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'Heat-proof' eggs help turtles cope with hot beaches

Date:
September 27, 2011
Source:
University of Exeter
Summary:
Research shows that some turtles are naturally heat-tolerant. The study focused on green turtles nesting on Ascension Island, a UK overseas territory in the South Atlantic Ocean. Scientists have found that eggs laid by turtles nesting on a naturally hot beach withstand high temperatures better than eggs from turtles nesting on a cooler beach just a few kilometers away.

This is a green turtle hatchling on Ascension Island.
Credit: Dr Sam Weber, University of Exeter

Sea turtles face an uncertain future as a warming climate threatens to reduce their reproductive viability. However, new research led by the University of Exeter and published this week in Proceedings of the Royal Society B shows that some turtles are naturally heat-tolerant.

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The study focused on green turtles nesting on Ascension Island, a UK overseas territory in the South Atlantic Ocean. Scientists from the Universities of Exeter and Groningen found that eggs laid by turtles nesting on a naturally hot beach withstand high temperatures better than eggs from turtles nesting on a cooler beach just a few kilometres away.

The warmer beach has dark sand, whereas the neighbouring beach is two to three degrees Celsius cooler because it has white sand. Green turtles travel from the coast of South America to the tiny island to nest. Most female turtles nest on the beaches where they themselves hatched, so populations can become adapted to specific nesting locations.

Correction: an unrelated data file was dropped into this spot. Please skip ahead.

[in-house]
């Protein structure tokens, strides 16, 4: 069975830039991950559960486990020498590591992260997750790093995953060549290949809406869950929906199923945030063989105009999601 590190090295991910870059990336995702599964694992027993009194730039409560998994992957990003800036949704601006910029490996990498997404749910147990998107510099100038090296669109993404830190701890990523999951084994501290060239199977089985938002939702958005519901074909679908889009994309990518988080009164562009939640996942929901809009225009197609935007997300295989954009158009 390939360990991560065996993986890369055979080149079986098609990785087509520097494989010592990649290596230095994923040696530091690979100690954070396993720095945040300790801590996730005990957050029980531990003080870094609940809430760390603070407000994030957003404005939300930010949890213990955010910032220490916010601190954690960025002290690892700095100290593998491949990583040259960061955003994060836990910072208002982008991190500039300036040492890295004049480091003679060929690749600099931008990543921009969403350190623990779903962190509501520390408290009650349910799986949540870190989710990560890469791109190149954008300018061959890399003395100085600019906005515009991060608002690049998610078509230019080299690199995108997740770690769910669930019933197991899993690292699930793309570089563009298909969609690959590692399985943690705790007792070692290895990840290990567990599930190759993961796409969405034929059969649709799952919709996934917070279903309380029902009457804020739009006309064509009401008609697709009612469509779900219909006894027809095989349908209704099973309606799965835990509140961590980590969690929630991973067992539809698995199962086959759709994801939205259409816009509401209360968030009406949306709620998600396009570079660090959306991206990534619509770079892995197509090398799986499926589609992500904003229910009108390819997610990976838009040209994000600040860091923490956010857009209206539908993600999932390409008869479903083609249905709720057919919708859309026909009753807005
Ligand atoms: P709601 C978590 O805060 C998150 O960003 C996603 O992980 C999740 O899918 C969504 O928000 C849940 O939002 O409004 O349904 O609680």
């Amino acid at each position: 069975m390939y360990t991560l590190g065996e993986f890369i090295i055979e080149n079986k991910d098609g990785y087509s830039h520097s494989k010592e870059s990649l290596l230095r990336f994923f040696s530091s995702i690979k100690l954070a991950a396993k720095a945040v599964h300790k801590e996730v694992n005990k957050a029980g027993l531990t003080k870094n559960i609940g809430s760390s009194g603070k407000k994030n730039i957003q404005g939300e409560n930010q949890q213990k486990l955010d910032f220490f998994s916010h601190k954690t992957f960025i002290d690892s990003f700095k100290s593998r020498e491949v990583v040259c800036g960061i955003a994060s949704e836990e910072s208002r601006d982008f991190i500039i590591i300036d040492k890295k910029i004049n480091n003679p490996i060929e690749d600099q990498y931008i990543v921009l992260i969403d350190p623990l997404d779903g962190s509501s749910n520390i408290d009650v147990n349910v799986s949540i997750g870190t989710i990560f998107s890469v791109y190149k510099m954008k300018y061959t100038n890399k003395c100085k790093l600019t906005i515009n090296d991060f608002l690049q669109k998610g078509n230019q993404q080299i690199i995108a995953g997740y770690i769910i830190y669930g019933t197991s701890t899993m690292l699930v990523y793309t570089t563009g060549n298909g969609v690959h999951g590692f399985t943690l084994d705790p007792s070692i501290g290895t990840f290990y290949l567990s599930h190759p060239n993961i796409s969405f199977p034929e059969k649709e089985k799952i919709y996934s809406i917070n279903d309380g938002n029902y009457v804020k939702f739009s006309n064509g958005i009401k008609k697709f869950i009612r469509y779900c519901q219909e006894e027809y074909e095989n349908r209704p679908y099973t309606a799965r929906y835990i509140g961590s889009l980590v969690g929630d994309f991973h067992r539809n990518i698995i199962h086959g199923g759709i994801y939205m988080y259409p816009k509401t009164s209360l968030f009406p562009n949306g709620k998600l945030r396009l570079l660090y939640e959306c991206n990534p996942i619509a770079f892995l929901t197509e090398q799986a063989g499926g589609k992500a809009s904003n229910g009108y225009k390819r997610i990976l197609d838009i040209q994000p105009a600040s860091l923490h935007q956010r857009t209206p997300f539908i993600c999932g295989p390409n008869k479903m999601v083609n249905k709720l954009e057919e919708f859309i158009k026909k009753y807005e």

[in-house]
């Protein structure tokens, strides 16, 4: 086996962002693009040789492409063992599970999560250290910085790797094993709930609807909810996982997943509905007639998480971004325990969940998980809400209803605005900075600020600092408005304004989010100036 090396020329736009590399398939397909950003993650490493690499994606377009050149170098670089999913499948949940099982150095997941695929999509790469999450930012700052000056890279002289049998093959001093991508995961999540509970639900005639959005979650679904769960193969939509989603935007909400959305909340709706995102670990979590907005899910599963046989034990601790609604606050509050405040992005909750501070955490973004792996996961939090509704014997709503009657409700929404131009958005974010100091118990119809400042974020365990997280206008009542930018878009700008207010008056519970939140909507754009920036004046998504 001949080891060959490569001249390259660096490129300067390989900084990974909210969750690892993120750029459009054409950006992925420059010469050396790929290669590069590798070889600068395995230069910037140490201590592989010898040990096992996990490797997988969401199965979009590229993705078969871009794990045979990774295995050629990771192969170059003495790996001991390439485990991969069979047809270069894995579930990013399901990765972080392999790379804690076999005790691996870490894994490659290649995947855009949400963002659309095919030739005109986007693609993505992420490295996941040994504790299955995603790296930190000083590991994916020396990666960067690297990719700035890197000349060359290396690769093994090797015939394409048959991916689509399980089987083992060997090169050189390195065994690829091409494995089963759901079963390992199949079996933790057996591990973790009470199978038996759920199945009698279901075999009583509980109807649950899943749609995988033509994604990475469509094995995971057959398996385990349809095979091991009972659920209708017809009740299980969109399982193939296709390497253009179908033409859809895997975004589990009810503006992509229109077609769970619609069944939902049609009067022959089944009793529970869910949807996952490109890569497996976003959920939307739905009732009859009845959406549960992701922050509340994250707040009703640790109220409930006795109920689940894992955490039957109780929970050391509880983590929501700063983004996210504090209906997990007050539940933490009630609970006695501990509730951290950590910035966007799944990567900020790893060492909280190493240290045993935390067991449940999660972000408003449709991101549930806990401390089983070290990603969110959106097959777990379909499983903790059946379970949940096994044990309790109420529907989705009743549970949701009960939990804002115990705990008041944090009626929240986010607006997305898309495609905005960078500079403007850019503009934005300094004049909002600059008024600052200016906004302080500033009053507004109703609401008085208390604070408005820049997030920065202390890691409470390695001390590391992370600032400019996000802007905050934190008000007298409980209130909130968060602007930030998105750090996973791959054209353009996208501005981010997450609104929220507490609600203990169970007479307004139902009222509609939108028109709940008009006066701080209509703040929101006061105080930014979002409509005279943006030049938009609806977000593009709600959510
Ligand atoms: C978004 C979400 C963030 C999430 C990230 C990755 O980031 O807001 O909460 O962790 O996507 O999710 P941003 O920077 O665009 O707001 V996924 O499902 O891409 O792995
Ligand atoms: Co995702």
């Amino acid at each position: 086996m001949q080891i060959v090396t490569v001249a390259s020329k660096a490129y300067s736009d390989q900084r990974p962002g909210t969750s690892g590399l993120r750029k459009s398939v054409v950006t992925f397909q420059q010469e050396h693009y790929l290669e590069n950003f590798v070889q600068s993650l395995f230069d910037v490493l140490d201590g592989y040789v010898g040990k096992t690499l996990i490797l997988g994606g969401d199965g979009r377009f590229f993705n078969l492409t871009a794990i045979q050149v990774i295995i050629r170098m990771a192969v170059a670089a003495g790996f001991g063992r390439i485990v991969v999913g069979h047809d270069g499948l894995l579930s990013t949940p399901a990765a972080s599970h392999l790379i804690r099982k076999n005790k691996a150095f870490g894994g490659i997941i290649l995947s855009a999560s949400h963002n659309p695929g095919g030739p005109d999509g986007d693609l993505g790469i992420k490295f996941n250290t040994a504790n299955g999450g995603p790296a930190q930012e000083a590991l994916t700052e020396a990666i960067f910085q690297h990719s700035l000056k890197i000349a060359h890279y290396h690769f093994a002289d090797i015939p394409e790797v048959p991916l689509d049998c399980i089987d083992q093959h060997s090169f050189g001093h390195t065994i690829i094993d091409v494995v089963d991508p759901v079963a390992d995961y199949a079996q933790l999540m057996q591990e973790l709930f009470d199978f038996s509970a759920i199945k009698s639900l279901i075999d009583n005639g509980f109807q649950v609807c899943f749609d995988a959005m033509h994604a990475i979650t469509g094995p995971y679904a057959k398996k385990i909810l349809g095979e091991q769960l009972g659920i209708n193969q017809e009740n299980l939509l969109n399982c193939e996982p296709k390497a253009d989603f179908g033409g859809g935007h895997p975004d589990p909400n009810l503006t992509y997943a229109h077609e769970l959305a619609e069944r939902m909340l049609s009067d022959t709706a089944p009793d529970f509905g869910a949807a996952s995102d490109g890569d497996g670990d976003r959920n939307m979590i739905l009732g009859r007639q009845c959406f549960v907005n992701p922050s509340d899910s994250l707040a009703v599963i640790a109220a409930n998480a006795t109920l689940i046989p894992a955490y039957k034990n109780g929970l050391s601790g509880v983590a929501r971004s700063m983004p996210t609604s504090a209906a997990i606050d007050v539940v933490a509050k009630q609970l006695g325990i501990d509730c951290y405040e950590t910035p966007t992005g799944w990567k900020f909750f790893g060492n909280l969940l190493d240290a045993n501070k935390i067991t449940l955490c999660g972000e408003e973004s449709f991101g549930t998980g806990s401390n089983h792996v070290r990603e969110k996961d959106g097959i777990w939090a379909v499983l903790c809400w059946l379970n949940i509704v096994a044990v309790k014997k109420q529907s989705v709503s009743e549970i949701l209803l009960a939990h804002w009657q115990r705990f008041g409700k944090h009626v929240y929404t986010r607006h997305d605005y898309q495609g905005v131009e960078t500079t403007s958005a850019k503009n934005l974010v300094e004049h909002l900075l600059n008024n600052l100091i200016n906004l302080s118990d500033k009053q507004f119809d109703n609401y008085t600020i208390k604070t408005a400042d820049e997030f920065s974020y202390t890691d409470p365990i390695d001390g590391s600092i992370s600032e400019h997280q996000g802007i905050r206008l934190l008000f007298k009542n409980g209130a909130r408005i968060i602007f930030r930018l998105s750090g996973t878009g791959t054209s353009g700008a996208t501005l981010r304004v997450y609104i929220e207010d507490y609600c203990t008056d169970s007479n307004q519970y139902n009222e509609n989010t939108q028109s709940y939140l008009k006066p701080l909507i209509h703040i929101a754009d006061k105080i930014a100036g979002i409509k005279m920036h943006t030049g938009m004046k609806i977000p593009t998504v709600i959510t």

The researchers placed some of the eggs laid on each beach into incubators of either 32.5 degrees Celsius or 29 degrees Celsius and monitored their progress. They found that the eggs from the warmer beach were better able to thrive in the hot incubator than those from the cooler beach.

Dr Jonathan Blount, who led the research, said: "We believe this is the first time that adaptation to local environmental conditions has been demonstrated in sea turtles, which is all the more remarkable because the beaches in question are just six kilometres apart."

Heat-tolerant populations may be crucial in allowing species to adapt to a warming world, highlighting the need for conservation strategies which protect diversity in animal populations.

University of Exeter PhD student Dr Sam Weber, lead author of the study, said: "Such adaptations probably evolve over many generations, so whether turtle evolution can keep pace with the rapid climate change that scientists have predicted remains to be seen. However, occasional movements of heat-adapted turtles to other nesting sites could help to spread their favourable genes."

This research was funded by the Natural Environment Research Council, the Royal Society, the European Social Fund, Defra's Darwin Initiative and the Overseas Territories Environment Programme.


Story Source:

The above story is based on materials provided by University of Exeter. Note: Materials may be edited for content and length.


Journal Reference:

  1. S. B. Weber, A. C. Broderick, T. G. G. Groothuis, J. Ellick, B. J. Godley, J. D. Blount. Fine-scale thermal adaptation in a green turtle nesting population. Proceedings of the Royal Society B: Biological Sciences, 2011; DOI: 10.1098/rspb.2011.1238

Cite This Page:

University of Exeter. "'Heat-proof' eggs help turtles cope with hot beaches." ScienceDaily. ScienceDaily, 27 September 2011. <www.sciencedaily.com/releases/2011/09/110926104117.htm>.
University of Exeter. (2011, September 27). 'Heat-proof' eggs help turtles cope with hot beaches. ScienceDaily. Retrieved December 20, 2014 from www.sciencedaily.com/releases/2011/09/110926104117.htm
University of Exeter. "'Heat-proof' eggs help turtles cope with hot beaches." ScienceDaily. www.sciencedaily.com/releases/2011/09/110926104117.htm (accessed December 20, 2014).

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